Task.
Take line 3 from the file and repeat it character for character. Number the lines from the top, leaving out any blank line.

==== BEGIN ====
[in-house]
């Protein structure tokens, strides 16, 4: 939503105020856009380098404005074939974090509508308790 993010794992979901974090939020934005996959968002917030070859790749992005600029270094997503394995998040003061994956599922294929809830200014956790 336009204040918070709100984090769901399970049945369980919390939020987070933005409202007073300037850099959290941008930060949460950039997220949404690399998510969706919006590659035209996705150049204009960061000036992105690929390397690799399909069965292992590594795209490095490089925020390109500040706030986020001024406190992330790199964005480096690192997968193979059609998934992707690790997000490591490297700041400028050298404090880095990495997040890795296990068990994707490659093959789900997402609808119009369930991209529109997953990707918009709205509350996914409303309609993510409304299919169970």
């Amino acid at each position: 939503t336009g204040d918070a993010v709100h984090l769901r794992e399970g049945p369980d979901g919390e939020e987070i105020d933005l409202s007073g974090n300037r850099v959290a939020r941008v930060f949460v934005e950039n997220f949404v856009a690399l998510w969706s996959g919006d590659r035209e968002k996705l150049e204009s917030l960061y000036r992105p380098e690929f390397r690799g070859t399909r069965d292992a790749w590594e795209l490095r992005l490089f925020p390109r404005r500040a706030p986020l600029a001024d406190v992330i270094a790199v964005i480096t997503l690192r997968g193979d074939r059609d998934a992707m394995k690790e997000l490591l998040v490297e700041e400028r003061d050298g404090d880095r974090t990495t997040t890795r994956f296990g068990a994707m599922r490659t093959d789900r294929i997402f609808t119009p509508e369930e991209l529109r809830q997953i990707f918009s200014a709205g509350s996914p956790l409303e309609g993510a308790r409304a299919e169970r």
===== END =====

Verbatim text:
């Amino acid at each position: 939503t336009g204040d918070a993010v709100h984090l769901r794992e399970g049945p369980d979901g919390e939020e987070i105020d933005l409202s007073g974090n300037r850099v959290a939020r941008v930060f949460v934005e950039n997220f949404v856009a690399l998510w969706s996959g919006d590659r035209e968002k996705l150049e204009s917030l960061y000036r992105p380098e690929f390397r690799g070859t399909r069965d292992a790749w590594e795209l490095r992005l490089f925020p390109r404005r500040a706030p986020l600029a001024d406190v992330i270094a790199v964005i480096t997503l690192r997968g193979d074939r059609d998934a992707m394995k690790e997000l490591l998040v490297e700041e400028r003061d050298g404090d880095r974090t990495t997040t890795r994956f296990g068990a994707m599922r490659t093959d789900r294929i997402f609808t119009p509508e369930e991209l529109r809830q997953i990707f918009s200014a709205g509350s996914p956790l409303e309609g993510a308790r409304a299919e169970r």